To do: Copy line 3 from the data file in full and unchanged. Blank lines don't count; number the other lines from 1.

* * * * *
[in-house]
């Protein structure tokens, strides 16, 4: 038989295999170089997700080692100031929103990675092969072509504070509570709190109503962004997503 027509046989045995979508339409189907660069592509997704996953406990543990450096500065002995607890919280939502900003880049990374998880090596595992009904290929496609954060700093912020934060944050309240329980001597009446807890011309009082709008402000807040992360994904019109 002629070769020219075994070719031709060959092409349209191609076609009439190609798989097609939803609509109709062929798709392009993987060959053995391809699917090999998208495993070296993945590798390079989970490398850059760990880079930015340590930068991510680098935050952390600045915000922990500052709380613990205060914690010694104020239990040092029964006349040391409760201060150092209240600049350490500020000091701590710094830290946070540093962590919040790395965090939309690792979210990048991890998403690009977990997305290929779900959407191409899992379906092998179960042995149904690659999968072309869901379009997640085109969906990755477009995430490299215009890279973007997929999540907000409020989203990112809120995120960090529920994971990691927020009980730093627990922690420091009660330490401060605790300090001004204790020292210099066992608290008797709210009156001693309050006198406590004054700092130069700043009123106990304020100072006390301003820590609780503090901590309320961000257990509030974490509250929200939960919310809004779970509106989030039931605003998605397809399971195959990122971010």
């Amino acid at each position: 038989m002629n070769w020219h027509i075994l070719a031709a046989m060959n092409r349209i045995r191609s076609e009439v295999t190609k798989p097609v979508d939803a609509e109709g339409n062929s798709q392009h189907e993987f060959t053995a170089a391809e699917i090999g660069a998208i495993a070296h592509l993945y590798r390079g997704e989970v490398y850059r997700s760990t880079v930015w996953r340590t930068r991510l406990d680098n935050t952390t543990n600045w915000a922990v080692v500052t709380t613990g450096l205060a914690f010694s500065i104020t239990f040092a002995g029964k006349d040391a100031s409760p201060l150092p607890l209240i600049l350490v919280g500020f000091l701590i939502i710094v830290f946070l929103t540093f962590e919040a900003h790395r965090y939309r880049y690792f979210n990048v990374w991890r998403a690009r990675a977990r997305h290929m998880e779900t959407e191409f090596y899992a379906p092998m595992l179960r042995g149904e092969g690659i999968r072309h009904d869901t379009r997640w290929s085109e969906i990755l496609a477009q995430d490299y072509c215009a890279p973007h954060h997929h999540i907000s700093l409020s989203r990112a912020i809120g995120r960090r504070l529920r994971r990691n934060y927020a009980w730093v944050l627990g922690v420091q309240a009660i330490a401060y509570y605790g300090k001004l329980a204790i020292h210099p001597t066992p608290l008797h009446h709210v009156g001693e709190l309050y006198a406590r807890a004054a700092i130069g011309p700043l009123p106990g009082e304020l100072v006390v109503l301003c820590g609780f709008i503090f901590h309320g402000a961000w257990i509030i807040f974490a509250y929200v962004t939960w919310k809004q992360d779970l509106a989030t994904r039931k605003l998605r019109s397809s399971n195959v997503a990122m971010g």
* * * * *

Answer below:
């Amino acid at each position: 038989m002629n070769w020219h027509i075994l070719a031709a046989m060959n092409r349209i045995r191609s076609e009439v295999t190609k798989p097609v979508d939803a609509e109709g339409n062929s798709q392009h189907e993987f060959t053995a170089a391809e699917i090999g660069a998208i495993a070296h592509l993945y590798r390079g997704e989970v490398y850059r997700s760990t880079v930015w996953r340590t930068r991510l406990d680098n935050t952390t543990n600045w915000a922990v080692v500052t709380t613990g450096l205060a914690f010694s500065i104020t239990f040092a002995g029964k006349d040391a100031s409760p201060l150092p607890l209240i600049l350490v919280g500020f000091l701590i939502i710094v830290f946070l929103t540093f962590e919040a900003h790395r965090y939309r880049y690792f979210n990048v990374w991890r998403a690009r990675a977990r997305h290929m998880e779900t959407e191409f090596y899992a379906p092998m595992l179960r042995g149904e092969g690659i999968r072309h009904d869901t379009r997640w290929s085109e969906i990755l496609a477009q995430d490299y072509c215009a890279p973007h954060h997929h999540i907000s700093l409020s989203r990112a912020i809120g995120r960090r504070l529920r994971r990691n934060y927020a009980w730093v944050l627990g922690v420091q309240a009660i330490a401060y509570y605790g300090k001004l329980a204790i020292h210099p001597t066992p608290l008797h009446h709210v009156g001693e709190l309050y006198a406590r807890a004054a700092i130069g011309p700043l009123p106990g009082e304020l100072v006390v109503l301003c820590g609780f709008i503090f901590h309320g402000a961000w257990i509030i807040f974490a509250y929200v962004t939960w919310k809004q992360d779970l509106a989030t994904r039931k605003l998605r019109s397809s399971n195959v997503a990122m971010g």